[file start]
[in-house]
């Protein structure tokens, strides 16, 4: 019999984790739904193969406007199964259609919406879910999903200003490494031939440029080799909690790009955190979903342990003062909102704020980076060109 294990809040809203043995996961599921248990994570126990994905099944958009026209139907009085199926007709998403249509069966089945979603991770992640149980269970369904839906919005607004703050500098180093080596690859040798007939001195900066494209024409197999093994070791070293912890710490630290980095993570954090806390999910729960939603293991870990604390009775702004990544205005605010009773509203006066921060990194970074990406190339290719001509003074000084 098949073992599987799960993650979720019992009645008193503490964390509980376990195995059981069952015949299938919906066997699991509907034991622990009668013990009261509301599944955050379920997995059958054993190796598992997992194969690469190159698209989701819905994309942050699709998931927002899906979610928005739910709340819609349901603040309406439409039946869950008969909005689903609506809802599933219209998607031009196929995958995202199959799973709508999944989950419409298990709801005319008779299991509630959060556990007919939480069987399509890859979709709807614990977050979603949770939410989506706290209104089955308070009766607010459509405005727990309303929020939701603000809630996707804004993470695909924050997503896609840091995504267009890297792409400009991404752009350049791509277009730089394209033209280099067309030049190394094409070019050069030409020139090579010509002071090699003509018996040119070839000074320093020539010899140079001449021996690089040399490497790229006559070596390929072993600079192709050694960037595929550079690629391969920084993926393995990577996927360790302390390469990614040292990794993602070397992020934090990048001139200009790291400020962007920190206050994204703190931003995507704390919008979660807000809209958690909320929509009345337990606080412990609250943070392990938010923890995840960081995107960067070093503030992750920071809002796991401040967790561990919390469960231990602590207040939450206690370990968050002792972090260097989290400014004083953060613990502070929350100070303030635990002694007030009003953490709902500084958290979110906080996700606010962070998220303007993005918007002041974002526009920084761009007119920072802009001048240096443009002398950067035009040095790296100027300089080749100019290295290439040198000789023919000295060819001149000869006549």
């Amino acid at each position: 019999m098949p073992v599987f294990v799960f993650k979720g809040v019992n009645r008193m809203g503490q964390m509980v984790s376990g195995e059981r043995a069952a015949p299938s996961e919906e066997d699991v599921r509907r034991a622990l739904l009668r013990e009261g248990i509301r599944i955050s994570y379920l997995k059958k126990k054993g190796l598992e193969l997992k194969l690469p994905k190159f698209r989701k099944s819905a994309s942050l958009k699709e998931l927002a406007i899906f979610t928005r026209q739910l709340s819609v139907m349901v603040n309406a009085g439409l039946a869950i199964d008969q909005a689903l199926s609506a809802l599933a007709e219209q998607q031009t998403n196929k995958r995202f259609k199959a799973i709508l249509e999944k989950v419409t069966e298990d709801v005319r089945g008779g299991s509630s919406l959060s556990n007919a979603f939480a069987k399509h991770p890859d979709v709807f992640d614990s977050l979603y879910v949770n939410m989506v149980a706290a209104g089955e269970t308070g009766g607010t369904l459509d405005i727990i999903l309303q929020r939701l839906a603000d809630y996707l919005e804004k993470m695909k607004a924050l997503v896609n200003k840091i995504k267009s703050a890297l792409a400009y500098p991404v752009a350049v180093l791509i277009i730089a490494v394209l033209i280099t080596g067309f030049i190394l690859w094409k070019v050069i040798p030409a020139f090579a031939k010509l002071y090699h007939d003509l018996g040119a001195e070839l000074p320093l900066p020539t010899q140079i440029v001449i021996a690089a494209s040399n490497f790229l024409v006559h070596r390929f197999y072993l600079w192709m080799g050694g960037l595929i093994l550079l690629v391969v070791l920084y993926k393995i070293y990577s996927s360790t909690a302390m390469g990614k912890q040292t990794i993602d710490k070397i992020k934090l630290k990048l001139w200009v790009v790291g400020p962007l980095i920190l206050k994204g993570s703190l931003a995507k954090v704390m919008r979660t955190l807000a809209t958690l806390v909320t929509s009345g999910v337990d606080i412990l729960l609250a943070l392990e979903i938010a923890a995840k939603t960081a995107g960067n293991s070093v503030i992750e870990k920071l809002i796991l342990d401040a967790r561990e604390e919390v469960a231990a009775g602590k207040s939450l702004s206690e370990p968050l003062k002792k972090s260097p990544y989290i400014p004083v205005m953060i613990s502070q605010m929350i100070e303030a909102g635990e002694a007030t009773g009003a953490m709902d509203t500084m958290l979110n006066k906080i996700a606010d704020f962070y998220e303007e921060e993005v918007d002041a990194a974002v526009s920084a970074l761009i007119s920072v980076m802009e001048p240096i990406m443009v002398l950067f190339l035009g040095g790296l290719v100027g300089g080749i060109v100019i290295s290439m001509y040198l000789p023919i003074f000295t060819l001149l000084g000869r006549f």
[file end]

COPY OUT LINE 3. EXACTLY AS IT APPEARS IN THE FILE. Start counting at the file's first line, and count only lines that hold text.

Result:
């Amino acid at each position: 019999m098949p073992v599987f294990v799960f993650k979720g809040v019992n009645r008193m809203g503490q964390m509980v984790s376990g195995e059981r043995a069952a015949p299938s996961e919906e066997d699991v599921r509907r034991a622990l739904l009668r013990e009261g248990i509301r599944i955050s994570y379920l997995k059958k126990k054993g190796l598992e193969l997992k194969l690469p994905k190159f698209r989701k099944s819905a994309s942050l958009k699709e998931l927002a406007i899906f979610t928005r026209q739910l709340s819609v139907m349901v603040n309406a009085g439409l039946a869950i199964d008969q909005a689903l199926s609506a809802l599933a007709e219209q998607q031009t998403n196929k995958r995202f259609k199959a799973i709508l249509e999944k989950v419409t069966e298990d709801v005319r089945g008779g299991s509630s919406l959060s556990n007919a979603f939480a069987k399509h991770p890859d979709v709807f992640d614990s977050l979603y879910v949770n939410m989506v149980a706290a209104g089955e269970t308070g009766g607010t369904l459509d405005i727990i999903l309303q929020r939701l839906a603000d809630y996707l919005e804004k993470m695909k607004a924050l997503v896609n200003k840091i995504k267009s703050a890297l792409a400009y500098p991404v752009a350049v180093l791509i277009i730089a490494v394209l033209i280099t080596g067309f030049i190394l690859w094409k070019v050069i040798p030409a020139f090579a031939k010509l002071y090699h007939d003509l018996g040119a001195e070839l000074p320093l900066p020539t010899q140079i440029v001449i021996a690089a494209s040399n490497f790229l024409v006559h070596r390929f197999y072993l600079w192709m080799g050694g960037l595929i093994l550079l690629v391969v070791l920084y993926k393995i070293y990577s996927s360790t909690a302390m390469g990614k912890q040292t990794i993602d710490k070397i992020k934090l630290k990048l001139w200009v790009v790291g400020p962007l980095i920190l206050k994204g993570s703190l931003a995507k954090v704390m919008r979660t955190l807000a809209t958690l806390v909320t929509s009345g999910v337990d606080i412990l729960l609250a943070l392990e979903i938010a923890a995840k939603t960081a995107g960067n293991s070093v503030i992750e870990k920071l809002i796991l342990d401040a967790r561990e604390e919390v469960a231990a009775g602590k207040s939450l702004s206690e370990p968050l003062k002792k972090s260097p990544y989290i400014p004083v205005m953060i613990s502070q605010m929350i100070e303030a909102g635990e002694a007030t009773g009003a953490m709902d509203t500084m958290l979110n006066k906080i996700a606010d704020f962070y998220e303007e921060e993005v918007d002041a990194a974002v526009s920084a970074l761009i007119s920072v980076m802009e001048p240096i990406m443009v002398l950067f190339l035009g040095g790296l290719v100027g300089g080749i060109v100019i290295s290439m001509y040198l000789p023919i003074f000295t060819l001149l000084g000869r006549f």